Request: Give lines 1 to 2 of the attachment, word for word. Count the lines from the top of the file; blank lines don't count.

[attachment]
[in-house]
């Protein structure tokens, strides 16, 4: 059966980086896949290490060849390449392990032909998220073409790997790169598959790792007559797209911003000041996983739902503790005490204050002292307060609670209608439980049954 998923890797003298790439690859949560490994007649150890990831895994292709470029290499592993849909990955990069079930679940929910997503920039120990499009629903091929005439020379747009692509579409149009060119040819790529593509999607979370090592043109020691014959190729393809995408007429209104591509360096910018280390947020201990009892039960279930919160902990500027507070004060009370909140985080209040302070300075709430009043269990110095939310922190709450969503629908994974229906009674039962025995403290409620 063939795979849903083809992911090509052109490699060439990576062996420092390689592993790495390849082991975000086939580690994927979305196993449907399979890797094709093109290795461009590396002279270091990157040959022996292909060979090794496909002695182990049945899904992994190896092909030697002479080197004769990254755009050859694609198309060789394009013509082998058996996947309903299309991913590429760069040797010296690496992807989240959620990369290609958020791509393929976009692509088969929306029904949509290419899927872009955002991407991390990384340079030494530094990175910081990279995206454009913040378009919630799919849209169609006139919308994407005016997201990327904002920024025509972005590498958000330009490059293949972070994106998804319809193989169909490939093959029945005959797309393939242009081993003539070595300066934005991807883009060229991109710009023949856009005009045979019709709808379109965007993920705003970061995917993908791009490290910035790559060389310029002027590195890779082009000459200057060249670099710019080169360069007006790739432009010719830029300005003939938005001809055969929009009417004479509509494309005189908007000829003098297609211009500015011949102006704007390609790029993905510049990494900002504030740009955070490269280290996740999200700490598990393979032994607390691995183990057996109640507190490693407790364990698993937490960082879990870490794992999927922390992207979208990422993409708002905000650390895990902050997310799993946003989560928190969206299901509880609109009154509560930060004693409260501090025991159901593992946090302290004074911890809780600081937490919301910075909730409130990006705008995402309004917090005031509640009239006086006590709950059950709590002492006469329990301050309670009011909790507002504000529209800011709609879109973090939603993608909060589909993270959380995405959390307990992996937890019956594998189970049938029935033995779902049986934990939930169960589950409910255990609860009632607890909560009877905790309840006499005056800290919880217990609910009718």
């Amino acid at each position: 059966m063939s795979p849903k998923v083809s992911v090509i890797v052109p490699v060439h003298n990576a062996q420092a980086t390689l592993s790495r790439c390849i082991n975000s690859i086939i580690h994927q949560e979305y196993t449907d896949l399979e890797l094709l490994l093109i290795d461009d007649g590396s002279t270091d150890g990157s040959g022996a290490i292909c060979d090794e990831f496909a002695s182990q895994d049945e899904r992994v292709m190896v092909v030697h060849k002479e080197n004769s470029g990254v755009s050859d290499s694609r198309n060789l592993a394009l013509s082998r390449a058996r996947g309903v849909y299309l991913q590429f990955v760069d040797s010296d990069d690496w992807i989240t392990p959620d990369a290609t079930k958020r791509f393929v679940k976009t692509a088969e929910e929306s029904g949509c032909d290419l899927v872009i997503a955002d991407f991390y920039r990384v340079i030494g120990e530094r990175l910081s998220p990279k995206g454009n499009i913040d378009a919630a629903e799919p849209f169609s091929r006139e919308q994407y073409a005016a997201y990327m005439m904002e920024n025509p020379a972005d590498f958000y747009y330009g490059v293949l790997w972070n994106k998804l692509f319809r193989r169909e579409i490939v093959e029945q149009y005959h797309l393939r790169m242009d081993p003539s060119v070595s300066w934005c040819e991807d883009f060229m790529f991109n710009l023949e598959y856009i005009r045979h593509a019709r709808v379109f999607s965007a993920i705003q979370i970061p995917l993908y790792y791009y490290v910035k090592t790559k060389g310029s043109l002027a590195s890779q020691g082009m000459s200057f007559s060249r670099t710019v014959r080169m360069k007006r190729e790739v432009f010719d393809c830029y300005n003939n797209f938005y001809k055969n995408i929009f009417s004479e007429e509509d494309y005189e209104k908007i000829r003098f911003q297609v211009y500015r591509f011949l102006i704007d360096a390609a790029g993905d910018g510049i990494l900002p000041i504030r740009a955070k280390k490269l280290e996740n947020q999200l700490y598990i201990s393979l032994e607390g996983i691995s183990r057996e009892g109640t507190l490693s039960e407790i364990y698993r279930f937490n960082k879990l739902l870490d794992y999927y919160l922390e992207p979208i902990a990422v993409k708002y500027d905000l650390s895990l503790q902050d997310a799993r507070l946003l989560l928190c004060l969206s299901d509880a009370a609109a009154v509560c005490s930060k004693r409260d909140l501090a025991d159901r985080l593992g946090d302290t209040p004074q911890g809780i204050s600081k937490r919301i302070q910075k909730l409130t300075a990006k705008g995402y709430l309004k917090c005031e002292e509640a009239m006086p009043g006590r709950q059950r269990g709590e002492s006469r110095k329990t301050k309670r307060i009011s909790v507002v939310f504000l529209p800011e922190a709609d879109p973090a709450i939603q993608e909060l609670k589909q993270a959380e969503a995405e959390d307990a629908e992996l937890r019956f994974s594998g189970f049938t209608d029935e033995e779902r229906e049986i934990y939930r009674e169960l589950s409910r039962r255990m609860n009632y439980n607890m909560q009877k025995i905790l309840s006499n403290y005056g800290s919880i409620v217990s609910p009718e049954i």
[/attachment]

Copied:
[in-house]
């Protein structure tokens, strides 16, 4: 059966980086896949290490060849390449392990032909998220073409790997790169598959790792007559797209911003000041996983739902503790005490204050002292307060609670209608439980049954 998923890797003298790439690859949560490994007649150890990831895994292709470029290499592993849909990955990069079930679940929910997503920039120990499009629903091929005439020379747009692509579409149009060119040819790529593509999607979370090592043109020691014959190729393809995408007429209104591509360096910018280390947020201990009892039960279930919160902990500027507070004060009370909140985080209040302070300075709430009043269990110095939310922190709450969503629908994974229906009674039962025995403290409620 063939795979849903083809992911090509052109490699060439990576062996420092390689592993790495390849082991975000086939580690994927979305196993449907399979890797094709093109290795461009590396002279270091990157040959022996292909060979090794496909002695182990049945899904992994190896092909030697002479080197004769990254755009050859694609198309060789394009013509082998058996996947309903299309991913590429760069040797010296690496992807989240959620990369290609958020791509393929976009692509088969929306029904949509290419899927872009955002991407991390990384340079030494530094990175910081990279995206454009913040378009919630799919849209169609006139919308994407005016997201990327904002920024025509972005590498958000330009490059293949972070994106998804319809193989169909490939093959029945005959797309393939242009081993003539070595300066934005991807883009060229991109710009023949856009005009045979019709709808379109965007993920705003970061995917993908791009490290910035790559060389310029002027590195890779082009000459200057060249670099710019080169360069007006790739432009010719830029300005003939938005001809055969929009009417004479509509494309005189908007000829003098297609211009500015011949102006704007390609790029993905510049990494900002504030740009955070490269280290996740999200700490598990393979032994607390691995183990057996109640507190490693407790364990698993937490960082879990870490794992999927922390992207979208990422993409708002905000650390895990902050997310799993946003989560928190969206299901509880609109009154509560930060004693409260501090025991159901593992946090302290004074911890809780600081937490919301910075909730409130990006705008995402309004917090005031509640009239006086006590709950059950709590002492006469329990301050309670009011909790507002504000529209800011709609879109973090939603993608909060589909993270959380995405959390307990992996937890019956594998189970049938029935033995779902049986934990939930169960589950409910255990609860009632607890909560009877905790309840006499005056800290919880217990609910009718």